Young people are learning to be independent and self-sufficient. Parental control gradually, or suddenly reduces. They are making more of their own decisions - whether you agree or not. They may accept support and advice from family, but in middle and older adolescence they will often no longer be directed.

On the other hand, strong family bonds are still very important for young people. Even when they seem to reject family, research¹ shows that family relationships and support are a protective factor against a range of risky behaviours.

Knowing they have family support helps. They still need to know you care. Ways of offering help are given in other help sheets on this site.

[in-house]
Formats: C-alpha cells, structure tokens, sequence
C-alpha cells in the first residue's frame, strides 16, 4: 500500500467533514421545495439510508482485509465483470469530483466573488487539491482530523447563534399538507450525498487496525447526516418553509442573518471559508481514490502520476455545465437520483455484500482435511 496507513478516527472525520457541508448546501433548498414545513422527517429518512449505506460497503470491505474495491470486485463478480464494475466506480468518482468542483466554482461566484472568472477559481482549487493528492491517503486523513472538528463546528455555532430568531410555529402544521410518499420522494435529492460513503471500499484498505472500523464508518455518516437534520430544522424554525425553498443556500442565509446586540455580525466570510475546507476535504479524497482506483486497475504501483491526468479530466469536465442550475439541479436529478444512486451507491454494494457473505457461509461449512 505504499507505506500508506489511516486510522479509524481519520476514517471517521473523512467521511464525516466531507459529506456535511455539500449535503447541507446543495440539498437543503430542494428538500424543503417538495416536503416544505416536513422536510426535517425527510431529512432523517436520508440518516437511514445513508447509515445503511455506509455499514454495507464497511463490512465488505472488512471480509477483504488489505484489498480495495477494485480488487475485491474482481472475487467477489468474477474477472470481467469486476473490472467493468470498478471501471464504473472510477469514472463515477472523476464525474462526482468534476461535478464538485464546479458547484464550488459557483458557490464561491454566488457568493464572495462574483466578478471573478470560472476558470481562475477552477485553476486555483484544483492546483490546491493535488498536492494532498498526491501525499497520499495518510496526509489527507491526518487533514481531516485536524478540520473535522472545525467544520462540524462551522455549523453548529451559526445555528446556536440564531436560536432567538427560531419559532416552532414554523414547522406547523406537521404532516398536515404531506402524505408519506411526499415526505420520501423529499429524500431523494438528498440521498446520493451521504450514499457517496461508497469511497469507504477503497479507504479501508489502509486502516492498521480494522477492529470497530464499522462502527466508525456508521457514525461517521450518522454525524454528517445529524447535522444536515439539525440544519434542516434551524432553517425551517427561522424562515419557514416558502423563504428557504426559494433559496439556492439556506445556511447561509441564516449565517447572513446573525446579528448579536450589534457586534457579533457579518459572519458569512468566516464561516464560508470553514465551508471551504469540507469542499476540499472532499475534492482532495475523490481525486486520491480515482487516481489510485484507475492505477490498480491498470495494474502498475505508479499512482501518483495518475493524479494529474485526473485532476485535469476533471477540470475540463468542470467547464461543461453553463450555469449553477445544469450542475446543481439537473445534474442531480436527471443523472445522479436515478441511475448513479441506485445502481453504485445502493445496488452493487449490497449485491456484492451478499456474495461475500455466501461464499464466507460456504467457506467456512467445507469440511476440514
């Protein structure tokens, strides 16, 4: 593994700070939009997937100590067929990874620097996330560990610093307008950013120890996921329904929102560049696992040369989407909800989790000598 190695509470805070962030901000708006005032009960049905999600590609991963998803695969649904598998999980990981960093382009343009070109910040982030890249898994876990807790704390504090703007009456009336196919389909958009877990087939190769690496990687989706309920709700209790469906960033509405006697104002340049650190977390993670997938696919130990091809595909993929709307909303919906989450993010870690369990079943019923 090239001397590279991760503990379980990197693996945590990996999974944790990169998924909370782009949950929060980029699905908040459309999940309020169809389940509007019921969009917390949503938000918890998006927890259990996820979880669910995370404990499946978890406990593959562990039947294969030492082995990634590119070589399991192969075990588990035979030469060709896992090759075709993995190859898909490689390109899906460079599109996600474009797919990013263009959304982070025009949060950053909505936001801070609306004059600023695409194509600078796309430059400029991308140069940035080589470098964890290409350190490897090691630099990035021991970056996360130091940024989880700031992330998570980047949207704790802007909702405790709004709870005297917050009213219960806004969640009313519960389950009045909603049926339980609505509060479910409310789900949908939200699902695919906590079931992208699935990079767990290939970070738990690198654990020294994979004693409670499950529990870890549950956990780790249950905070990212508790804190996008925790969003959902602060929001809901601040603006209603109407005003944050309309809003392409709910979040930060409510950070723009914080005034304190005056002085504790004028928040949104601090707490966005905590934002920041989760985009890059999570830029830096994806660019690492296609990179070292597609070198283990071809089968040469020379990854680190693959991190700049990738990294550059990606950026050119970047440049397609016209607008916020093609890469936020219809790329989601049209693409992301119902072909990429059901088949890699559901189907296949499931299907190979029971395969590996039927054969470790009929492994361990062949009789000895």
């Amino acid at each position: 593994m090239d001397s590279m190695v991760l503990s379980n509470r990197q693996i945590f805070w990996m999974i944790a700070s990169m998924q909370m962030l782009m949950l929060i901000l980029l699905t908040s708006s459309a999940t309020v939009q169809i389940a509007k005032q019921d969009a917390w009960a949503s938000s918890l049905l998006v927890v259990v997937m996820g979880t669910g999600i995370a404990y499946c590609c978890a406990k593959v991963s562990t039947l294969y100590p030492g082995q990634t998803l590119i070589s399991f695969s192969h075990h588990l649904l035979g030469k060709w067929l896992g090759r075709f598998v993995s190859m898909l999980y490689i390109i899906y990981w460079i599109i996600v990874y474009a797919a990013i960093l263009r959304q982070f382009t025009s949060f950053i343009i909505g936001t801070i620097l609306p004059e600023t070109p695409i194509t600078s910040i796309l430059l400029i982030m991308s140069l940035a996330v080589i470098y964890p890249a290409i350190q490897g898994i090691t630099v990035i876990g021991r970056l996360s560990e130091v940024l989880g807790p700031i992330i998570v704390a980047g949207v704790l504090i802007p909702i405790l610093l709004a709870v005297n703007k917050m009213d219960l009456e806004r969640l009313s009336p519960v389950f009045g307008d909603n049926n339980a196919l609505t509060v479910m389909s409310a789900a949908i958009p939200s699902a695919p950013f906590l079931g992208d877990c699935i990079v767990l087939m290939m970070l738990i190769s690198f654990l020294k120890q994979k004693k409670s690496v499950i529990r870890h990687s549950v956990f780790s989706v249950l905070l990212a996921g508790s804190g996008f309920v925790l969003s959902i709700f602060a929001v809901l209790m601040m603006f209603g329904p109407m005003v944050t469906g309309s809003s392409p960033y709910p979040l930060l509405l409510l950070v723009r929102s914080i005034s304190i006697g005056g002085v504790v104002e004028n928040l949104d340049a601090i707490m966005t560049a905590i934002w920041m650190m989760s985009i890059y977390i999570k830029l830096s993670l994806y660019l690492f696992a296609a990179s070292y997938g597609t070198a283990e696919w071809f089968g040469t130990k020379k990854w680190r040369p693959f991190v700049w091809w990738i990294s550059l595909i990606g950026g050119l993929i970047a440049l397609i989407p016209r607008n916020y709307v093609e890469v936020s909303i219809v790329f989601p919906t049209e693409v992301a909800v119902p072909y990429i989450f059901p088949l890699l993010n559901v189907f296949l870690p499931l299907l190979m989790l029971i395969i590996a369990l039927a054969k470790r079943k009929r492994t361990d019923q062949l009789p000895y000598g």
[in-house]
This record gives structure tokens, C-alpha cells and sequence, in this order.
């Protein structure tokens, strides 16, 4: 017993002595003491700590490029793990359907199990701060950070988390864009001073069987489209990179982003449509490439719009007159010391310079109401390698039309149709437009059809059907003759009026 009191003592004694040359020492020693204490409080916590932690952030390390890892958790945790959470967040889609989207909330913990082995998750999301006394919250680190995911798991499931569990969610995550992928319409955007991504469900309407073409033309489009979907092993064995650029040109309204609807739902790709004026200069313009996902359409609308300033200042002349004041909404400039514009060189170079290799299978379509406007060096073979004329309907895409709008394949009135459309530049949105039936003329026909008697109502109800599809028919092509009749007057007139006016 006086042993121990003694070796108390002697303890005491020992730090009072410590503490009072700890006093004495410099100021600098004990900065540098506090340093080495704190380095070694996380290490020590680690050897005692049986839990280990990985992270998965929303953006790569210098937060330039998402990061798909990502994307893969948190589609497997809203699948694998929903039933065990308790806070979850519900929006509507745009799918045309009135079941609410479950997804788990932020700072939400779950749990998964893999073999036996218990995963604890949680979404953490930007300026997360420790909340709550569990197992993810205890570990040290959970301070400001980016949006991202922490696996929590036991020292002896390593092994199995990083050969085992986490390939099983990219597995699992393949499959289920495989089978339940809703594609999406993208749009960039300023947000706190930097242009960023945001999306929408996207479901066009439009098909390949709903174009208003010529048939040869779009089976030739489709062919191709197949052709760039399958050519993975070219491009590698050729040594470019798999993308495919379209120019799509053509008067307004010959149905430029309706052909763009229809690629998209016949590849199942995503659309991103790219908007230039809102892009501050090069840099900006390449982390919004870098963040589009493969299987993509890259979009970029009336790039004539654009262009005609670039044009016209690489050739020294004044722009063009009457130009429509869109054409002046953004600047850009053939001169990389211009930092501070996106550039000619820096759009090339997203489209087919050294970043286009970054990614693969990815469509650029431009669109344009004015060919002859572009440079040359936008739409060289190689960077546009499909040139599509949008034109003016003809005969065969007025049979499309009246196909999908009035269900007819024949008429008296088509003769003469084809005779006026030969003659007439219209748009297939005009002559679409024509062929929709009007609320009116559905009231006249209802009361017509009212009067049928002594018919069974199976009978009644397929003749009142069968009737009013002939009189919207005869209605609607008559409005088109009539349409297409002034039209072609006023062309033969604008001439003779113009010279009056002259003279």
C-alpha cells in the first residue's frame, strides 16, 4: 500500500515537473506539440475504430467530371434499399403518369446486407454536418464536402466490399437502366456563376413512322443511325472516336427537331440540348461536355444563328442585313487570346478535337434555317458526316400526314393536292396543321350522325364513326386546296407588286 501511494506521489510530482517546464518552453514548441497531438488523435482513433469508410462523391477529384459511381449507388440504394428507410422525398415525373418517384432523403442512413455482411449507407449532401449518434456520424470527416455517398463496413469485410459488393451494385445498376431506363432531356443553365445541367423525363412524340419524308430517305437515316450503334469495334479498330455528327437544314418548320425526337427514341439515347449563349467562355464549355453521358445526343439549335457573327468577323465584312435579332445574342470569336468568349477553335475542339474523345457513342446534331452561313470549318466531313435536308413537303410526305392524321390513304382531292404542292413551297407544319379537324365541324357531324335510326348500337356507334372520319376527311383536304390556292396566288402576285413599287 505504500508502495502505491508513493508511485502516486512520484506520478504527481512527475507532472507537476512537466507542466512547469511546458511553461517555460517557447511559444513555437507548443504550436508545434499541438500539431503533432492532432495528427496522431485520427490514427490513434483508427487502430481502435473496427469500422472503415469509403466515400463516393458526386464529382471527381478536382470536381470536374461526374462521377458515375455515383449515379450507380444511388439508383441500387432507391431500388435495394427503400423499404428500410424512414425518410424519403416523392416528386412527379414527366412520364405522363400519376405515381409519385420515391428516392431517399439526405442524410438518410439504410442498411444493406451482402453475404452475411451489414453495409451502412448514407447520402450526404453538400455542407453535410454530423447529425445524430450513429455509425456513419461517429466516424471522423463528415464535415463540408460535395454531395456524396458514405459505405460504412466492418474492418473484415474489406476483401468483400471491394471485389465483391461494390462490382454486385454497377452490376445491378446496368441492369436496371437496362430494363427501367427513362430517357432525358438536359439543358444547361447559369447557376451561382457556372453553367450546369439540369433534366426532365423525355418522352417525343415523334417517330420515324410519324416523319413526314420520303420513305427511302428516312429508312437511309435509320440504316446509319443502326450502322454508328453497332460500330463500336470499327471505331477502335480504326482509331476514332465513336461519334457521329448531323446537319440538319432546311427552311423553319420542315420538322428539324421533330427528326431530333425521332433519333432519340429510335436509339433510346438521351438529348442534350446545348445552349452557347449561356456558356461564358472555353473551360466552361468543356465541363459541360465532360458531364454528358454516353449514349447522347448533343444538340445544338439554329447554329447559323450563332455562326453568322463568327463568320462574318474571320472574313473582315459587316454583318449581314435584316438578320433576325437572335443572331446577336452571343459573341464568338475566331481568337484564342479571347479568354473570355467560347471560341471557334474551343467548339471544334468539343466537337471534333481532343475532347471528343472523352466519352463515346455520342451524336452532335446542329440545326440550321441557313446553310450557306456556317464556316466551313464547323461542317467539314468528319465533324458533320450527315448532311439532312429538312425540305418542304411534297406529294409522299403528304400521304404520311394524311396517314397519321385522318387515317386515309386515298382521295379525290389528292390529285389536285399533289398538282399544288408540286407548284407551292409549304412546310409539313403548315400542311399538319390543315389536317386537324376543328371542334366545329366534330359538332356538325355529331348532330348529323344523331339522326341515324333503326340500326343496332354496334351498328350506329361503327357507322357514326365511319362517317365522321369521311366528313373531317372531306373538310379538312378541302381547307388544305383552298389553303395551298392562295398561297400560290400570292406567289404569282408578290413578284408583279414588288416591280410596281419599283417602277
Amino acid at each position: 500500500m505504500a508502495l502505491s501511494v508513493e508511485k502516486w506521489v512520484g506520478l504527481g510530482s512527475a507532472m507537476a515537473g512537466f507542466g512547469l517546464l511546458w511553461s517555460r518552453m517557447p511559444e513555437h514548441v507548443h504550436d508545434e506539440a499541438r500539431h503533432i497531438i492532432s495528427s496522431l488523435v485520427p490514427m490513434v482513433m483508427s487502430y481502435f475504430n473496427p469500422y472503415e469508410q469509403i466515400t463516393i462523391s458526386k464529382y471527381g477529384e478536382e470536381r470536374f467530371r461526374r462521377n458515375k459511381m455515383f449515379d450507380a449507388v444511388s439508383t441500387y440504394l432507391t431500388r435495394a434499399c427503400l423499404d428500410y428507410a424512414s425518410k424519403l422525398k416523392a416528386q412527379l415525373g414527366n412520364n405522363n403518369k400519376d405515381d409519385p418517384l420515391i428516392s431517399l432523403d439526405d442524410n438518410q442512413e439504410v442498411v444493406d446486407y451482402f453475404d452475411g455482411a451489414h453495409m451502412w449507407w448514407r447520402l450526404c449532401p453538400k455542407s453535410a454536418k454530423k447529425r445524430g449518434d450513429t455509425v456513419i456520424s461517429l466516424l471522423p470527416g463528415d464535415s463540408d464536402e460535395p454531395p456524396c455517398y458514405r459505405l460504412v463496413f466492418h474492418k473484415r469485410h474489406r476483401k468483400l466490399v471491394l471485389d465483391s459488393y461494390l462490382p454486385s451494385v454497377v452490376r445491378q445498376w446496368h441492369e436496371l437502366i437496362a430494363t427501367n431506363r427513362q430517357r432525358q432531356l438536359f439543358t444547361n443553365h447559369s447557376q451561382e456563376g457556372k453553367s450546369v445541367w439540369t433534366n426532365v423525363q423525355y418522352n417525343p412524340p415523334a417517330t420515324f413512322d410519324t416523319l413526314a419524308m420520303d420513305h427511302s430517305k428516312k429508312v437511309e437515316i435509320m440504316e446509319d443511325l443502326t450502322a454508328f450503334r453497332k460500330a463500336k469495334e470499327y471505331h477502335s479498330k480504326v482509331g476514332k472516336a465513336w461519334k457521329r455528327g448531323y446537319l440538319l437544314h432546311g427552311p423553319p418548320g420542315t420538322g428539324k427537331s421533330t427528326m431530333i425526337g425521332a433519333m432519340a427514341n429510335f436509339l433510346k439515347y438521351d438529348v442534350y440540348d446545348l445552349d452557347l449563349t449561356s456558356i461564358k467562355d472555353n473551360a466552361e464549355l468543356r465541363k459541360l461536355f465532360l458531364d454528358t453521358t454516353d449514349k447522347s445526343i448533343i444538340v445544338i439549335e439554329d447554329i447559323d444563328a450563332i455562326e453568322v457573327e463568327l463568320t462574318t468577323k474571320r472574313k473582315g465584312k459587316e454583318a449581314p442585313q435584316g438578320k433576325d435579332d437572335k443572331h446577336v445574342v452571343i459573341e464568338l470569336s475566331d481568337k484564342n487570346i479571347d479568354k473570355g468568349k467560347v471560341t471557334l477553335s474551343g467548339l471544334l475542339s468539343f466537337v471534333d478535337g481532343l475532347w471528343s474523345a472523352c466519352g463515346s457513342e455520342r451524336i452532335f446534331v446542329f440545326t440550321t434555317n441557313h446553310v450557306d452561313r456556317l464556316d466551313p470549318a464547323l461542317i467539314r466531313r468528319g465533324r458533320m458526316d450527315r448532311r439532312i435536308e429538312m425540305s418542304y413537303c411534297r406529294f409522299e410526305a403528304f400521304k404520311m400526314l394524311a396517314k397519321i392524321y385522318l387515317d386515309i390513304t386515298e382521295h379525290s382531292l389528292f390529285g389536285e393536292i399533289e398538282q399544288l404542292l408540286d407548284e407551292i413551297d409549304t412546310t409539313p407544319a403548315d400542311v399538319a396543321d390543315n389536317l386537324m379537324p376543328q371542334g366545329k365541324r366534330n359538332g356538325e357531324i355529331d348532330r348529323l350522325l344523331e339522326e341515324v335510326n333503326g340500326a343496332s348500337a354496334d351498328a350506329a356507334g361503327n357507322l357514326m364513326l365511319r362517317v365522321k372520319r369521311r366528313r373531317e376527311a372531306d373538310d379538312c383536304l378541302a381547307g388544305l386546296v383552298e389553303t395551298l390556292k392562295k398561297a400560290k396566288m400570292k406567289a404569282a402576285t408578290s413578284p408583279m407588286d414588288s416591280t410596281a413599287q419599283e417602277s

1. See, for example: Rayner, M. & Montague, M. (2000) Resilient Children and Young People. Deakin University, Geelong: Policy and Practice Unit; Fuller, A. (1998) From Surviving to Thriving. Melbourne: ACER.
"The police brought Travis home last night again. I feel like they know him better than I do. He’s fallen in with the wrong crowd but there’s no telling him."
Related Help Sheets
What Went Wrong? Why?
Parenting an Adolescent
Parenting Styles
Keeping Calm
Setting Boundaries
Dealing with Conflict
Suggested Reading
Carr-Gregg, M (2005) Surviving Adolescents: The Must-Have Manual for Parents, Penguin Books, Australia.
Real Life Stories
Sharon's Story"The counsellor talked about what might be going on for my son. This helped me understand what he may be struggling with. She gave me the details of parent groups for parents like me, and a 24-hour phone number I could call if I needed support."

Sharon's Story